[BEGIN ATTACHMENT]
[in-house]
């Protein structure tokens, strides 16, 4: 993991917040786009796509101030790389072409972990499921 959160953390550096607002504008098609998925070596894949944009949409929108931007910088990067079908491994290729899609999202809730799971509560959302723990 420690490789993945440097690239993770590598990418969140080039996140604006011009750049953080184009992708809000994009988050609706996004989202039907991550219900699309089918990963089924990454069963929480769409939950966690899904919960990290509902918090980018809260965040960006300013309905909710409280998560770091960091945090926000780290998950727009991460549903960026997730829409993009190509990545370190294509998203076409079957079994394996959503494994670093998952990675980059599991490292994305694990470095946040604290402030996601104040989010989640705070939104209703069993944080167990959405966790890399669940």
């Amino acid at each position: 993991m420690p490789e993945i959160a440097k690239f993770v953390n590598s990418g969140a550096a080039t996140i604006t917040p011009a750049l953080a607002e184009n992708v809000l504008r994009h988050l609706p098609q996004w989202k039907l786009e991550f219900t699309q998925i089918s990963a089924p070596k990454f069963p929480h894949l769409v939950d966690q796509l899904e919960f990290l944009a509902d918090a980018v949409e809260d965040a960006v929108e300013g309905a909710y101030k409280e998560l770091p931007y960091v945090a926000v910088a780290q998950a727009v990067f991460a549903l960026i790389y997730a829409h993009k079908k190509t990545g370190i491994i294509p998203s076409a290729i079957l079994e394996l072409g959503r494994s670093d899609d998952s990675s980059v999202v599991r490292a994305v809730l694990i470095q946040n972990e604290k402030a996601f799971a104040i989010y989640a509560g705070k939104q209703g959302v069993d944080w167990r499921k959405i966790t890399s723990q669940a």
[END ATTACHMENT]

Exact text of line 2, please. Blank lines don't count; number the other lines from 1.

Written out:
């Protein structure tokens, strides 16, 4: 993991917040786009796509101030790389072409972990499921 959160953390550096607002504008098609998925070596894949944009949409929108931007910088990067079908491994290729899609999202809730799971509560959302723990 420690490789993945440097690239993770590598990418969140080039996140604006011009750049953080184009992708809000994009988050609706996004989202039907991550219900699309089918990963089924990454069963929480769409939950966690899904919960990290509902918090980018809260965040960006300013309905909710409280998560770091960091945090926000780290998950727009991460549903960026997730829409993009190509990545370190294509998203076409079957079994394996959503494994670093998952990675980059599991490292994305694990470095946040604290402030996601104040989010989640705070939104209703069993944080167990959405966790890399669940």